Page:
The development of abiraterone, a potent inhibitor of androgen synthesis, through blockade of the CYP17 enzyme has rapidly redefined the therapeutic landscape for the treatment of prostate cancer. Detailed analysis of the phase III trials leading to abiraterone approval has provided important insights into optimal use of this medication though development of biomarkers predictive of clinical response, and clinical indicators of benefit and or potential side-effects. Second generation inhibitors of androgen synthesis hold the promise of overcoming the need for long-term corticosteroid administration when taking abiraterone. Despite the remarkable activity of CYP17 inhibitors in patients with CRPC, they are not ultimately a curative therapy in this setting and additional translational studies to clarify mechanism of resistance are urgently needed. Additional challenges include defining the optimal sequence of CYP17 inhibitors and other AR pathway inhibitors, and developing combination therapies that can overcome resistance in a tolerable manner. Incorporation of CYP17 into earlier disease states such as the treatment of rising PSA after prostatectomy may also help to push more patients over the threshold of cure (NCT01751451). Prioritization of clinical trials and obtaining resources to answer fundament translational questions remain ongoing challenges. Ultimately, development of CYP17 inhibitors represents a triumph of data driven science over our assumptions about the definition of castrate resistance, opening up new vistas for treatment of the prostate cancer.

  Competing Interests Top

All authors declare no competing interests.

  Acknowledgments Top

This work is supported by a grant from the National Cancer Institute (P30CA072720).

  References Top

1.Ferlay J, Shin HR, Bray F, Forman D, Mathers C, et al. Estimates of worldwide burden of cancer in 2008: GLOBOCAN 2008. Int J Cancer 2010; 127: 2893-917.  Back to cited text no. 1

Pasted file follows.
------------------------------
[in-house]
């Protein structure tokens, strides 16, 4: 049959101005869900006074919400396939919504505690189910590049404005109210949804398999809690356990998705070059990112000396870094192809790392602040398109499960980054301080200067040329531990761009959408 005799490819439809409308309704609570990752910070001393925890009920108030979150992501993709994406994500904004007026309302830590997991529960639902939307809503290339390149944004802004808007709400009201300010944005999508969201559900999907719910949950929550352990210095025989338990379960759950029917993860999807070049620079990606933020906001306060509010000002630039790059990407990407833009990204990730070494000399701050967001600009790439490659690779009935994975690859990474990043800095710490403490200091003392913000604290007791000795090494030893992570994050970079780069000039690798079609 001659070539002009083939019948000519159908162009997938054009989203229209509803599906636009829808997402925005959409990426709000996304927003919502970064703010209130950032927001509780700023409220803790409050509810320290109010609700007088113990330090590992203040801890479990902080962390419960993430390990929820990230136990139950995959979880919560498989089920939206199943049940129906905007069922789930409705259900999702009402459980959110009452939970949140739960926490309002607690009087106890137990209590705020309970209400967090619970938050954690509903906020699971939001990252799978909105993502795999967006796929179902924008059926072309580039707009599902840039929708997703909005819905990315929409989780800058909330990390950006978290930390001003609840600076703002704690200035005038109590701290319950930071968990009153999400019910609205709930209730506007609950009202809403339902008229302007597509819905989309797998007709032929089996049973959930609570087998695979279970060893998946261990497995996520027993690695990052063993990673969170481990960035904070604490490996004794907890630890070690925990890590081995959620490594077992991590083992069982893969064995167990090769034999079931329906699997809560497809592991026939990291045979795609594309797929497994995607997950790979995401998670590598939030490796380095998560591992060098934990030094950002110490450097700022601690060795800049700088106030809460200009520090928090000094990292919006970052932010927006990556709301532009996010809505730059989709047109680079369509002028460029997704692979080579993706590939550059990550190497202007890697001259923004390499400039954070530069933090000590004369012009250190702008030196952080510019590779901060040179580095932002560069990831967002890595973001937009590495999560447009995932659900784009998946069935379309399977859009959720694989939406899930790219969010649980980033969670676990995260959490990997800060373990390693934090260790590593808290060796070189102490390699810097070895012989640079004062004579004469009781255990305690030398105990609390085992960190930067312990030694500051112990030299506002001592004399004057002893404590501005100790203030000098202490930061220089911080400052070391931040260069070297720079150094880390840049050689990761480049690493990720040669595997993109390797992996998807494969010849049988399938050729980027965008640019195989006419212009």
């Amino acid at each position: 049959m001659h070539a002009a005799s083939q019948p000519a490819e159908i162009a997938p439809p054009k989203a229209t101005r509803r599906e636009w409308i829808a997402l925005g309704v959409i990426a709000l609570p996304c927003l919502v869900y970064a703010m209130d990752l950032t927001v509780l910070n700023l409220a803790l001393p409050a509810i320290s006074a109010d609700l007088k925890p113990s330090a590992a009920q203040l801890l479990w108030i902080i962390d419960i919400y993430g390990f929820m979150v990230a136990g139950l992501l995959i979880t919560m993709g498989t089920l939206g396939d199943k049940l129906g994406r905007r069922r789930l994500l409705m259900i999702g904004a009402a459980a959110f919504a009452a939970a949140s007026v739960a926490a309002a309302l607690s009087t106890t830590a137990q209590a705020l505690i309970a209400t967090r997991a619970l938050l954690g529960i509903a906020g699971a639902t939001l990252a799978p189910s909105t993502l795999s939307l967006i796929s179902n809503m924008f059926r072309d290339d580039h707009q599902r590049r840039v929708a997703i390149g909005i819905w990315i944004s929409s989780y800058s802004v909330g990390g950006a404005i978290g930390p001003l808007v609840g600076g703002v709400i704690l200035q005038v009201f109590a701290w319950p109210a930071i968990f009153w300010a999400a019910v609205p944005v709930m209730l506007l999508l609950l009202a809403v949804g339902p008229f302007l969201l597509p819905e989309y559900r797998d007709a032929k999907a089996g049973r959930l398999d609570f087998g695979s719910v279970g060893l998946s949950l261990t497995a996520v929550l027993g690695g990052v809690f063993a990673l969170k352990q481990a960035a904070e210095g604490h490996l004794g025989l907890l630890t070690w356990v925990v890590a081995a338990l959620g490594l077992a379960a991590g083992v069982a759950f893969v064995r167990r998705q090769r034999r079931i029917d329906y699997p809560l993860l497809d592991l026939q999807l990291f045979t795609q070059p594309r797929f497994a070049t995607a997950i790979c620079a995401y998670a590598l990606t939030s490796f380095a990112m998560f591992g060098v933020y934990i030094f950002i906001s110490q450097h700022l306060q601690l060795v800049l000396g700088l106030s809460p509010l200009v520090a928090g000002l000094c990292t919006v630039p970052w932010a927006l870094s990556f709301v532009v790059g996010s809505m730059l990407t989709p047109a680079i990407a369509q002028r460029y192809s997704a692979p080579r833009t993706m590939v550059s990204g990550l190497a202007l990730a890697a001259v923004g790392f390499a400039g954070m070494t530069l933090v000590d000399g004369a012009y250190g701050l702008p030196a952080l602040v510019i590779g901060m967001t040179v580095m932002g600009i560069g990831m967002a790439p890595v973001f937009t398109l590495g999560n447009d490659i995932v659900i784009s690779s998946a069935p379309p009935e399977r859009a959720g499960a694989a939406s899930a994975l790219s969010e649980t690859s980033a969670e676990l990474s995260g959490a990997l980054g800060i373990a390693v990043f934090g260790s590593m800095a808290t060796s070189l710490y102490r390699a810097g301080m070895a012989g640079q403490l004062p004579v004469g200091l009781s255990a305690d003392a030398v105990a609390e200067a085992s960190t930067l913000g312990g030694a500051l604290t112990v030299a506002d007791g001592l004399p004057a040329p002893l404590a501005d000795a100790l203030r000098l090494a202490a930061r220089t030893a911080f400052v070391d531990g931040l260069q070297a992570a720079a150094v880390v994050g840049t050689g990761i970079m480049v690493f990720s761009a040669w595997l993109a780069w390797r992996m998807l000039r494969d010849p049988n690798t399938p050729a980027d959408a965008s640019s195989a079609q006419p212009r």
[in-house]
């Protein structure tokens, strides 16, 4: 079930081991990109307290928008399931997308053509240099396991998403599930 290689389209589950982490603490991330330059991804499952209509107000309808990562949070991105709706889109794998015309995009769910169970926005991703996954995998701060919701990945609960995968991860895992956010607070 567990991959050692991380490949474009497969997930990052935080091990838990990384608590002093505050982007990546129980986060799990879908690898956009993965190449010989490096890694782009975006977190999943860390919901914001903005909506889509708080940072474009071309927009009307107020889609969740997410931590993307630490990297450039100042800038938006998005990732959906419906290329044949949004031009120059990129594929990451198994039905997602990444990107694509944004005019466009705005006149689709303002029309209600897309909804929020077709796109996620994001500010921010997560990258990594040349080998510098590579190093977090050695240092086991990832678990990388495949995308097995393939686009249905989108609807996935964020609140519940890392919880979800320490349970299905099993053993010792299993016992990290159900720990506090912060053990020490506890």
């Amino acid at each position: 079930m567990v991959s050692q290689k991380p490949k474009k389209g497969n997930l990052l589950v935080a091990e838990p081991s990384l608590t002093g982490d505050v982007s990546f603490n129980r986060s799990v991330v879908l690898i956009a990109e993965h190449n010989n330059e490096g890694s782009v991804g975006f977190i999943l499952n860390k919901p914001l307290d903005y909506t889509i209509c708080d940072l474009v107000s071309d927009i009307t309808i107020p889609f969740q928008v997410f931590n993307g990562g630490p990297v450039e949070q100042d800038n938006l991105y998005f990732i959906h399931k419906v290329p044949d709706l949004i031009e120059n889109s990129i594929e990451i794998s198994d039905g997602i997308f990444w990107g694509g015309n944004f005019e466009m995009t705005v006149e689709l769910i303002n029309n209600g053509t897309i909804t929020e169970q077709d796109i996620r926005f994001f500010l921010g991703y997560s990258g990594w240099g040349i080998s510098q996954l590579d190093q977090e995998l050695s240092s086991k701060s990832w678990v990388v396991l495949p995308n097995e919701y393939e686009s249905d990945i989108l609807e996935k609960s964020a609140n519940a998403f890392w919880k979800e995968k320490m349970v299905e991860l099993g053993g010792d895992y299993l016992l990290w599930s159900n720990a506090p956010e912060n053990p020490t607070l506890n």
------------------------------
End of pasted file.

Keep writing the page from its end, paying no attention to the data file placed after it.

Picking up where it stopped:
2.Center MM, Jemal A, Lortet-Tieulent J, Ward E, Ferlay J, et al. International variation in prostate cancer incidence and mortality rates. Eur Urol 2012; 61: 1079-92.  Back to cited text no. 2
3.Siegel R, Ma J, Zou Z, Jemal A. Cancer statistics, 2014. CA Cancer J Clin 2014; 64: 9-29.  Back to cited text no. 3
4.Huggins C, Hodges CV. Studies on prostatic cancer. I. The effect of castration, of estrogen and of androgen injection on serum phosphatases in metastatic carcinoma of the prostate. Cancer Res 1941; 1: 293-7.  Back to cited text no. 4
5.Singer EA, Srinivasan R. Intravenous therapies for castration-resistant prostate cancer: toxicities and adverse events. Urol Oncol 2012; 30: S15-9.  Back to cited text no. 5
6.Harris WP, Mostaghel EA, Nelson PS, Montgomery B. Androgen deprivation therapy: progress in understanding mechanisms of resistance and optimizing androgen depletion. Nat Clin Pract Urol 2009; 6: 76-85.  Back to cited text no. 6
7.Cookson MS, Roth BJ, Dahm P, Engstrom C, Freedland SJ, et al. Castration-resistant prostate cancer: AUA Guideline. J Urol 2013; 190: 429-38.  Back to cited text no. 7